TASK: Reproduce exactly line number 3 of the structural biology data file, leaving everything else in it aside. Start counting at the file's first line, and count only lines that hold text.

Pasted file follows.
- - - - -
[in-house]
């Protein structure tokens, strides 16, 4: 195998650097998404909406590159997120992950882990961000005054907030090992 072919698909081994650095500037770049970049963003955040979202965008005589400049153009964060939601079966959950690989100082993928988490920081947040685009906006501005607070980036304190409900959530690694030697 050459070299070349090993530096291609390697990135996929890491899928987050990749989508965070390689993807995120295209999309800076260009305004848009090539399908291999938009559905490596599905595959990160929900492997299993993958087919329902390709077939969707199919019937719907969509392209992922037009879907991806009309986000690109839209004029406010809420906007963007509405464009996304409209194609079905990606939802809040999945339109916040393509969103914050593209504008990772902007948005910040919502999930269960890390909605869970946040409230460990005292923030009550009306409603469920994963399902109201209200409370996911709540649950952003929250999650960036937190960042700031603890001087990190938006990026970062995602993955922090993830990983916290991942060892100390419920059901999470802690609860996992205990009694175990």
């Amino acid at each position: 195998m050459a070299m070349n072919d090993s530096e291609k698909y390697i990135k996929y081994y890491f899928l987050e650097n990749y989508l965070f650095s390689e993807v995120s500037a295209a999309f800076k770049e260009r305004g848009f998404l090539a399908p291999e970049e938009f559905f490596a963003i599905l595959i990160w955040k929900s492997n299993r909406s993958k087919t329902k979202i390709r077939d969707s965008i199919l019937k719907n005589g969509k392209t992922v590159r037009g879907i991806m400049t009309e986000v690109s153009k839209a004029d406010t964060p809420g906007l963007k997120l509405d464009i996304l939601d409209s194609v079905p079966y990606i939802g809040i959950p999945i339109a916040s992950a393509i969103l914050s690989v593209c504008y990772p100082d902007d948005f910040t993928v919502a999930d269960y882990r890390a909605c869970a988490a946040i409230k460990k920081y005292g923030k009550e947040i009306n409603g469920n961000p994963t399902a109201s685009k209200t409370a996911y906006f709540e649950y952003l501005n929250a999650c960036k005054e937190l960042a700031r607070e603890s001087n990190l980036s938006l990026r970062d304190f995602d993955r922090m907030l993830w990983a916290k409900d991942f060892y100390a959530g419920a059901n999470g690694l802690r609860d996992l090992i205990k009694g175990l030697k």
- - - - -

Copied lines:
């Amino acid at each position: 195998m050459a070299m070349n072919d090993s530096e291609k698909y390697i990135k996929y081994y890491f899928l987050e650097n990749y989508l965070f650095s390689e993807v995120s500037a295209a999309f800076k770049e260009r305004g848009f998404l090539a399908p291999e970049e938009f559905f490596a963003i599905l595959i990160w955040k929900s492997n299993r909406s993958k087919t329902k979202i390709r077939d969707s965008i199919l019937k719907n005589g969509k392209t992922v590159r037009g879907i991806m400049t009309e986000v690109s153009k839209a004029d406010t964060p809420g906007l963007k997120l509405d464009i996304l939601d409209s194609v079905p079966y990606i939802g809040i959950p999945i339109a916040s992950a393509i969103l914050s690989v593209c504008y990772p100082d902007d948005f910040t993928v919502a999930d269960y882990r890390a909605c869970a988490a946040i409230k460990k920081y005292g923030k009550e947040i009306n409603g469920n961000p994963t399902a109201s685009k209200t409370a996911y906006f709540e649950y952003l501005n929250a999650c960036k005054e937190l960042a700031r607070e603890s001087n990190l980036s938006l990026r970062d304190f995602d993955r922090m907030l993830w990983a916290k409900d991942f060892y100390a959530g419920a059901n999470g690694l802690r609860d996992l090992i205990k009694g175990l030697k």